Wednesday, September 20, 2006

Being unemployed truly sucks. The lack of money and the embarassment of telling people when they ask you what you do. Having days open to do nothing but read uninspiring job listings, work, then re-work your resume and begin to question the purpose of your life. Going to job interviews and knowing that you could do these jobs with your hand tied behind your back and you still don't get it. Being told that they were intrigued but are going with another candidate or in another direction (meaning not any direction towards you. In fact, in the complete opposite direction. At a run) . Having a degree from a prestigious university and realizing that nobody gives a shit. That having an arts degree makes some employers think you are incapable of answering a phone or typing or using a computer (because clearly I never used those skills in four years of school). Listings for data entry jobs that want 5-7 years experience (who wants to enter data for 5-7 years?) Alternately looking for the perfect career-type position and settling for anything that pays (short of waste disposal plant and employee at an abbatoire). And one of life's biggest cul de sacs: they want you to be experienced to employ you but how do you get experience without employment?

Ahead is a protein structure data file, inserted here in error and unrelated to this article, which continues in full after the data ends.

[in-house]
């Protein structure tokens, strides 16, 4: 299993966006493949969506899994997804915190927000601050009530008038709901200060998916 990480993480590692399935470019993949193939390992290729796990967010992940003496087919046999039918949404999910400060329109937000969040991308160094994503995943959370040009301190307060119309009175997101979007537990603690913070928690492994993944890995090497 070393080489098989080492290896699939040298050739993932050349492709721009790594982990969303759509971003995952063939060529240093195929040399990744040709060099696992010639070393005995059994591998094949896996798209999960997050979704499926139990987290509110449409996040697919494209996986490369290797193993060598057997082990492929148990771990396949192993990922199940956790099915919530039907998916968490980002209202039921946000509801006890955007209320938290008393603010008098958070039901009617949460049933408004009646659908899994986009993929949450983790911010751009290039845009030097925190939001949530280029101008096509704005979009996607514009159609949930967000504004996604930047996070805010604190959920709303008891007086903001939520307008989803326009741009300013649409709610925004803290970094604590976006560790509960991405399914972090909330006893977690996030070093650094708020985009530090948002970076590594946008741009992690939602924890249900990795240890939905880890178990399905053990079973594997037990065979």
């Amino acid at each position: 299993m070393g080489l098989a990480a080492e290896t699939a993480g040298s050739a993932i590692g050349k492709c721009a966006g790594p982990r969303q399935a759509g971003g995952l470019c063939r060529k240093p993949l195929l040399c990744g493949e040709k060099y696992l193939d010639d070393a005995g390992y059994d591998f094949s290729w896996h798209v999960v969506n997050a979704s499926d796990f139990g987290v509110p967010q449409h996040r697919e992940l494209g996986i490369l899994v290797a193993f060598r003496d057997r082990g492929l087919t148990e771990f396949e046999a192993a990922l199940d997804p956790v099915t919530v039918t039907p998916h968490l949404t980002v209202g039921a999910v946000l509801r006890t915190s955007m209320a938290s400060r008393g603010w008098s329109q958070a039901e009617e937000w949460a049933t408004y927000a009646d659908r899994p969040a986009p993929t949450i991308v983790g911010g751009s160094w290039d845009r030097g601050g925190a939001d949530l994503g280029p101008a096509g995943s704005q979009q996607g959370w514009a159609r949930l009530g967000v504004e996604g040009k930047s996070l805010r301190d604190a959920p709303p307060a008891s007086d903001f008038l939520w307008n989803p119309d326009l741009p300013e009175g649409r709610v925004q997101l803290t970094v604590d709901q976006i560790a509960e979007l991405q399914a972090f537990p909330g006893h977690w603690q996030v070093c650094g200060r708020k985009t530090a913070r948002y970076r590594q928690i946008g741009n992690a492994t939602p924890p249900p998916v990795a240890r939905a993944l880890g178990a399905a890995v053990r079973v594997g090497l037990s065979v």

The book I just finished called Pounding the Pavement by Jennifer Van Der Kwast is about all those things, meaning the lows and the lowers of being sans emplois. It's well-written and truthful but I found the characters quite shallow and the main character Sarah a bit annoying. She does somthing really stupid about 2/3 of the way through the book and I really wasn't all that surprised when it blew up in her face. For better or for worse, I saw a lot of myself in Sarah. We both have liberal arts degrees from nice Unis and we are in many ways our own worst enemies. I just hope I'm not that annoying.

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